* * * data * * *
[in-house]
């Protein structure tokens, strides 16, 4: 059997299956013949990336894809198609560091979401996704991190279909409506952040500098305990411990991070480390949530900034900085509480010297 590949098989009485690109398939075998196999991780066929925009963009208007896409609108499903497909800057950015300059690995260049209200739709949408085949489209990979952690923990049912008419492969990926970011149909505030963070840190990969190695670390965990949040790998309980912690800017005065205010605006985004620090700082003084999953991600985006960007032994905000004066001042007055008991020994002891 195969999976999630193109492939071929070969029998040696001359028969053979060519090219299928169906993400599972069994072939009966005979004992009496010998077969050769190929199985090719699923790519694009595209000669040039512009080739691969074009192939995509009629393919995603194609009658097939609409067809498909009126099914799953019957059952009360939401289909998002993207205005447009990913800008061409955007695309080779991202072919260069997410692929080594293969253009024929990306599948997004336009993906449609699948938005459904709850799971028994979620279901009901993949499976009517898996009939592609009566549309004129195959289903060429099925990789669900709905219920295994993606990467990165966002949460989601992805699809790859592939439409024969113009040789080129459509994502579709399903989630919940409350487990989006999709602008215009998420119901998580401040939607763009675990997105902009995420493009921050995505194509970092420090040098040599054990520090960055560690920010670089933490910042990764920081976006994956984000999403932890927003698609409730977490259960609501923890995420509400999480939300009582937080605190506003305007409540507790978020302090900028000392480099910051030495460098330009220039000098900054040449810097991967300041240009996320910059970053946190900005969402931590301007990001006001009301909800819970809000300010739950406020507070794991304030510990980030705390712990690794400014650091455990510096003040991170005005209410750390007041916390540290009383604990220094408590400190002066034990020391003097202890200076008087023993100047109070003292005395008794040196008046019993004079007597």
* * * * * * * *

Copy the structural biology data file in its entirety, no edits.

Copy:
[in-house]
């Protein structure tokens, strides 16, 4: 059997299956013949990336894809198609560091979401996704991190279909409506952040500098305990411990991070480390949530900034900085509480010297 590949098989009485690109398939075998196999991780066929925009963009208007896409609108499903497909800057950015300059690995260049209200739709949408085949489209990979952690923990049912008419492969990926970011149909505030963070840190990969190695670390965990949040790998309980912690800017005065205010605006985004620090700082003084999953991600985006960007032994905000004066001042007055008991020994002891 195969999976999630193109492939071929070969029998040696001359028969053979060519090219299928169906993400599972069994072939009966005979004992009496010998077969050769190929199985090719699923790519694009595209000669040039512009080739691969074009192939995509009629393919995603194609009658097939609409067809498909009126099914799953019957059952009360939401289909998002993207205005447009990913800008061409955007695309080779991202072919260069997410692929080594293969253009024929990306599948997004336009993906449609699948938005459904709850799971028994979620279901009901993949499976009517898996009939592609009566549309004129195959289903060429099925990789669900709905219920295994993606990467990165966002949460989601992805699809790859592939439409024969113009040789080129459509994502579709399903989630919940409350487990989006999709602008215009998420119901998580401040939607763009675990997105902009995420493009921050995505194509970092420090040098040599054990520090960055560690920010670089933490910042990764920081976006994956984000999403932890927003698609409730977490259960609501923890995420509400999480939300009582937080605190506003305007409540507790978020302090900028000392480099910051030495460098330009220039000098900054040449810097991967300041240009996320910059970053946190900005969402931590301007990001006001009301909800819970809000300010739950406020507070794991304030510990980030705390712990690794400014650091455990510096003040991170005005209410750390007041916390540290009383604990220094408590400190002066034990020391003097202890200076008087023993100047109070003292005395008794040196008046019993004079007597």